@AJ The state’s Dept of Corrections runs the sex offender registry in Wisconsin.The current head believes any offender convicted on more than 1 count in a sex crime is a repeat offender subject to lifetime registration with gps monitoring. The last doc head didn’t consider more than 1 count to be a repeat offense. Now my agent has the power to decide when and how long a parolee can wear an ankle bracelet,but she can’t do that with me because my case is different. My agent has her hands tied by the head of the DOC. If it was up to her, she would have taken my bracelet off months ago because I had no troubles or sanctions. Also she’s always told me if I transfered my supervision to another state, the bracelet automatically comes off. Wisconsin parole will not require the bracelet to be worn in another state, but I still have to follow other supervision rules such as no computer use. Because of a class action suit I’m party to, once the court decides it, there’s almost a certain chance my life time registry status will get reduced down to 15 yr registration with no gps. I pled to that and expected that, but the court & DOC lied because they change d the rules after the fact.

It seems you may have answered your own question: “she’s always told me if I transfered my supervision to another state, the bracelet automatically comes off.” Being still on paper makes things a little trickier, as you’d be an ICOAS (formerly ICOTS) transfer. Being a RC, expect CA to throw up all sorts of hurdles to try to stop the move.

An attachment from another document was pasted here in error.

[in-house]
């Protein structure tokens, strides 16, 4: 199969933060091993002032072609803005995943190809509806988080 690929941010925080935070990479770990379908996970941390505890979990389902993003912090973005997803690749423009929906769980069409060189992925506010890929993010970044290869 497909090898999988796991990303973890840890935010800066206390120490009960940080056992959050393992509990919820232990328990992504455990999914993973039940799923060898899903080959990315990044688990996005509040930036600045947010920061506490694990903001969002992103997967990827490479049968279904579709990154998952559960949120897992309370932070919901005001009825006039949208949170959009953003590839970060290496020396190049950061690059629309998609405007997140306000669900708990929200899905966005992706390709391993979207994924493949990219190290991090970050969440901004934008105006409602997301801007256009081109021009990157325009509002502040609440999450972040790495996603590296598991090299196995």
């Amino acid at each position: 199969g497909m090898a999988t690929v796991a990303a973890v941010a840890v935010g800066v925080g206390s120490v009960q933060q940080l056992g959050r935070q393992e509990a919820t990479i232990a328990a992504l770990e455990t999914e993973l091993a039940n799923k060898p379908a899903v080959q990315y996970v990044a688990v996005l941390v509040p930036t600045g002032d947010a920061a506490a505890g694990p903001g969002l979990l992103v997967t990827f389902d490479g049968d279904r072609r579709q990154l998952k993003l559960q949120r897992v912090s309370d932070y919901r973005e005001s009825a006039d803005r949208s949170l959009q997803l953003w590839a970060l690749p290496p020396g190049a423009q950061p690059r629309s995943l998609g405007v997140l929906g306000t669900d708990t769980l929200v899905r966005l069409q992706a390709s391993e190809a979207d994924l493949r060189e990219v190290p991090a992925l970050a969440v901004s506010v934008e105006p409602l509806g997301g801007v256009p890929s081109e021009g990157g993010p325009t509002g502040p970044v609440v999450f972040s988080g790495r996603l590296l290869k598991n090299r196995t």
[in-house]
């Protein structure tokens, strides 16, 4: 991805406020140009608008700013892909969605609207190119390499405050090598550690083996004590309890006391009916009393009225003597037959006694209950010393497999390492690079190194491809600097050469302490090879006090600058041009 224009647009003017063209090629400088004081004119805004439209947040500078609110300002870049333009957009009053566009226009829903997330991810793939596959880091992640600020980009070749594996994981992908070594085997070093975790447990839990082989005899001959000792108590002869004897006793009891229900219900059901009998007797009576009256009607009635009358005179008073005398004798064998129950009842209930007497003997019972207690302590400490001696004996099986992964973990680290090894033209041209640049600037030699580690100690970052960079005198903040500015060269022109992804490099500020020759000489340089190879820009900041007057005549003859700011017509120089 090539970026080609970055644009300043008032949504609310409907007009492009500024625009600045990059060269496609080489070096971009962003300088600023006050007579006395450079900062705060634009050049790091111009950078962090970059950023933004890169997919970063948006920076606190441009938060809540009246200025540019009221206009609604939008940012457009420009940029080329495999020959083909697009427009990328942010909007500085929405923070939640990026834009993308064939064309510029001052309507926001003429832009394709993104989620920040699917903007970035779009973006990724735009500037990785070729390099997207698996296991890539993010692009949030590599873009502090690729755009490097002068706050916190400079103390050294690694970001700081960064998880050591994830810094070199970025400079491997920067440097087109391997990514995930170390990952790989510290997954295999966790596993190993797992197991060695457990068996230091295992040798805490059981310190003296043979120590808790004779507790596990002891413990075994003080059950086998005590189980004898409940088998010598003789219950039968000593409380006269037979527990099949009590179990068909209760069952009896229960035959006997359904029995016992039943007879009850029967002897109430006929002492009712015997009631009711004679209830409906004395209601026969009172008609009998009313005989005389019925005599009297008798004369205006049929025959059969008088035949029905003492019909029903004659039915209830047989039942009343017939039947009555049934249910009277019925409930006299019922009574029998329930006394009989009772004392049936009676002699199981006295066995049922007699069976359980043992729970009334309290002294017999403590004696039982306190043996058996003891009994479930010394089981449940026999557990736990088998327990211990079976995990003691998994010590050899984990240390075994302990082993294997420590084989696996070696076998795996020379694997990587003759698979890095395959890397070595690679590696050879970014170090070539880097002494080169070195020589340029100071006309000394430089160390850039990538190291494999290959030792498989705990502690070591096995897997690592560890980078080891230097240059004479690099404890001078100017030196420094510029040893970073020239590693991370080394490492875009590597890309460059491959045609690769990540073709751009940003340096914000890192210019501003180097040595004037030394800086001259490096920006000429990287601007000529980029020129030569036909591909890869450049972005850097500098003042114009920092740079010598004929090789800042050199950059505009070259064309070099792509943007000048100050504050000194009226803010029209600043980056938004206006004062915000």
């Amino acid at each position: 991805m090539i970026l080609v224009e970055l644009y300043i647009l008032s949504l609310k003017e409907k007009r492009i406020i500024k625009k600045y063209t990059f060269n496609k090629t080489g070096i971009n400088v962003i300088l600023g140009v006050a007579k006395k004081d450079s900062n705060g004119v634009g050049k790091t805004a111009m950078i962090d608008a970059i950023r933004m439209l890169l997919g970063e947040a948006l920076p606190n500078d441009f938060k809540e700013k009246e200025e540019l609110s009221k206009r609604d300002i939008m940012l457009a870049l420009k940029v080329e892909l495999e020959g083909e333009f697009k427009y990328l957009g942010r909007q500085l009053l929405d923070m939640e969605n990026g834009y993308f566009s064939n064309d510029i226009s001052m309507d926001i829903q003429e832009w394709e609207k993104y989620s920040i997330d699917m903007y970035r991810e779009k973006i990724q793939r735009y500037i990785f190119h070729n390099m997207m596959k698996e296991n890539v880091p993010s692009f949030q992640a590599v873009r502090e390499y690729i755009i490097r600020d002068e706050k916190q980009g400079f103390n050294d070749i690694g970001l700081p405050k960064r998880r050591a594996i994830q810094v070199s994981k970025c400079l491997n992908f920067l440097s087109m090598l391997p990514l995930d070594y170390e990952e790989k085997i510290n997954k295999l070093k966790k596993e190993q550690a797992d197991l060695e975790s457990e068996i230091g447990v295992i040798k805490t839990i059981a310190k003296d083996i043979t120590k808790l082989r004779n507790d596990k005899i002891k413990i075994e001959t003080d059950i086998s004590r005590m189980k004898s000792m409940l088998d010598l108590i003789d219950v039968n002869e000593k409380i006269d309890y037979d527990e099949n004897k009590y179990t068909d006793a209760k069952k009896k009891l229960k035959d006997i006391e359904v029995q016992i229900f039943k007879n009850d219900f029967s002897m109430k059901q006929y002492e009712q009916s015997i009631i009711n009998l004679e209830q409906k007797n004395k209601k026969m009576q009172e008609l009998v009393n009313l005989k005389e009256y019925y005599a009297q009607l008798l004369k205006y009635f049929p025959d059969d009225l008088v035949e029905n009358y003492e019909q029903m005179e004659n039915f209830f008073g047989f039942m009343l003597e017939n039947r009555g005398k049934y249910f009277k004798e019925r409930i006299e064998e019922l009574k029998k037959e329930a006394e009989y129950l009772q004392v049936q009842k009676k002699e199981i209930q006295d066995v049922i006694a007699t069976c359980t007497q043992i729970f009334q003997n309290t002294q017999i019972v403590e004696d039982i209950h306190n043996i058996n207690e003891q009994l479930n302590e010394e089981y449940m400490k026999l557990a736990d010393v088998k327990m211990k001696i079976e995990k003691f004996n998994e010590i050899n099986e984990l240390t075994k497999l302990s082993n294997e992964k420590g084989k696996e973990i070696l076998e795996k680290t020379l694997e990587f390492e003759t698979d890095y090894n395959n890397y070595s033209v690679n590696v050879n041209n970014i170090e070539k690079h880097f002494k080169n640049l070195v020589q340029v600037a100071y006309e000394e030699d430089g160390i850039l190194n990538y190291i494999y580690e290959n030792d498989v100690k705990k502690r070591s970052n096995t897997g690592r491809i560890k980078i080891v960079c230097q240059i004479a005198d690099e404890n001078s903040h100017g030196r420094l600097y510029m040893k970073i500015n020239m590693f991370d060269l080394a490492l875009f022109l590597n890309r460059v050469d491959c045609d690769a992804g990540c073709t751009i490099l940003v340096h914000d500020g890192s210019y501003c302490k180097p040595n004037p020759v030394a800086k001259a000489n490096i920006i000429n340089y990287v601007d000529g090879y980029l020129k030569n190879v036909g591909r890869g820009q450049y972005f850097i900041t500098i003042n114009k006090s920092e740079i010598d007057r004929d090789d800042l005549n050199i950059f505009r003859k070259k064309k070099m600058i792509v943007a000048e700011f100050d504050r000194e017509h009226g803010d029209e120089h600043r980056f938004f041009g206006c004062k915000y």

That part you mention about one director imposing anklets and the other one not sure gets me wondering. If the law has not changed, how can two directors run with such different guidelines? There sure seems something afoul there. If you have a good relationship with your PO, try to ask her in an innocent manner how that is. “You know, I still don’t get how before the head honcho said no anklet required and now this new one does. What changed? Can he do that just on his own because he wants to? That sure sucks and seems wrong.” Something conversational and just “airing a beef” instead of a challenge. I would sure be doing what I can to find out what the ACTUAL definition of a repeat offender is.

18 mos since Millard v Rankin oral arguments with no opinion but who is counting…

In my experience with the Tenth, the longer it takes them to come to a decision, the worse luck you will have. It took them nearly a year, or more, to decide Doe v. Shurtleff. Although the Supreme Court was clear that anonymous free speech is a right, they had to word their decision in such a way to get around precedence. Likely, they are word-smithing Millard v. Rankin in much the same way. Sorry to be a buzz kill, but I’ll likely have a stroke if they rule in our favor.

“I’ll likely have a stroke if they rule in our favor.”
In the off-chance, I hope you’re ensure we know to which hospital to send flowers and balloons!

(I have to say, I agree with your assessment of why it’s taking so long. What’s so silly about that is it’s going to be appealed to SCOTUS anyway, so just get it done already!)

@ AJ: If you are correct in surmising that any decision is going to be appealed to SCOTUS, then perhaps they are just trying to delaying as long as possible in hopes that yet another SCOTUS justice will depart and be replaced with another Trump/McConnell nominee.

Also, if you look at the docket, the FSOs have filed several Supplemental Authorities (last June 2019). These are likely pointing to cases where we have won decisions, supporting our arguments. It has been nearly 11-months since the last filing.

@ JohnDoeUtah: Pardon my ignorance, but what does “FSO” stand for? 🤔

Former Sex Offender


A faint is good enough where a stroke would be a bit too much. I know judges aren’t revered much but I’d hope the 10th would respect Matsch’s decision and let it be or strengthen it with a good decision.

An Enraging Story About Vigilante Murder Of A Registrant In Omaha. It’s disgusting with numerous individuals lauding the murder and congratulating the murderer. We must not stand by while this happens.